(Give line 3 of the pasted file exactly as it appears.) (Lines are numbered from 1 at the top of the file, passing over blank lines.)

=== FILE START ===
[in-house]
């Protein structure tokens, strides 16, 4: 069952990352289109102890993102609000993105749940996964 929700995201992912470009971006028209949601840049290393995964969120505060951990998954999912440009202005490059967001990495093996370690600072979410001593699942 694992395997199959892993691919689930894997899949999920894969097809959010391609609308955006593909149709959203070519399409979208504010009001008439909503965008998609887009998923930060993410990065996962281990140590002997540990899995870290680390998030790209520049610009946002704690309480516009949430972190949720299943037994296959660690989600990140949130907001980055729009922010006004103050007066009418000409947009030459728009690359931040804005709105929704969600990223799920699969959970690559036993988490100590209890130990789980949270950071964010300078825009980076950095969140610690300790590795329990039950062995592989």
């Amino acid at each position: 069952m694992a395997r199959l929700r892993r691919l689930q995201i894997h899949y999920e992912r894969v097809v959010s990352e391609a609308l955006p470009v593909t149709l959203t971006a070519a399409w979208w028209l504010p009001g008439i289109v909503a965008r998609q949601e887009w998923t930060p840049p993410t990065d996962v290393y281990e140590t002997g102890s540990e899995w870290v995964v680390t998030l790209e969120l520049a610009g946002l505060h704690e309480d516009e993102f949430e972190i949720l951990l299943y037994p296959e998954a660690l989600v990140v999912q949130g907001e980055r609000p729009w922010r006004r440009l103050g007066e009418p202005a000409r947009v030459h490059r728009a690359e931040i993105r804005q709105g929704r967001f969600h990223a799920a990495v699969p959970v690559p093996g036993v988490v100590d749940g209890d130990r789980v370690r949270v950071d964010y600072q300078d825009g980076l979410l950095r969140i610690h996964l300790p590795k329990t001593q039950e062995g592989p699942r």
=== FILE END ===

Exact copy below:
């Amino acid at each position: 069952m694992a395997r199959l929700r892993r691919l689930q995201i894997h899949y999920e992912r894969v097809v959010s990352e391609a609308l955006p470009v593909t149709l959203t971006a070519a399409w979208w028209l504010p009001g008439i289109v909503a965008r998609q949601e887009w998923t930060p840049p993410t990065d996962v290393y281990e140590t002997g102890s540990e899995w870290v995964v680390t998030l790209e969120l520049a610009g946002l505060h704690e309480d516009e993102f949430e972190i949720l951990l299943y037994p296959e998954a660690l989600v990140v999912q949130g907001e980055r609000p729009w922010r006004r440009l103050g007066e009418p202005a000409r947009v030459h490059r728009a690359e931040i993105r804005q709105g929704r967001f969600h990223a799920a990495v699969p959970v690559p093996g036993v988490v100590d749940g209890d130990r789980v370690r949270v950071d964010y600072q300078d825009g980076l979410l950095r969140i610690h996964l300790p590795k329990t001593q039950e062995g592989p699942r």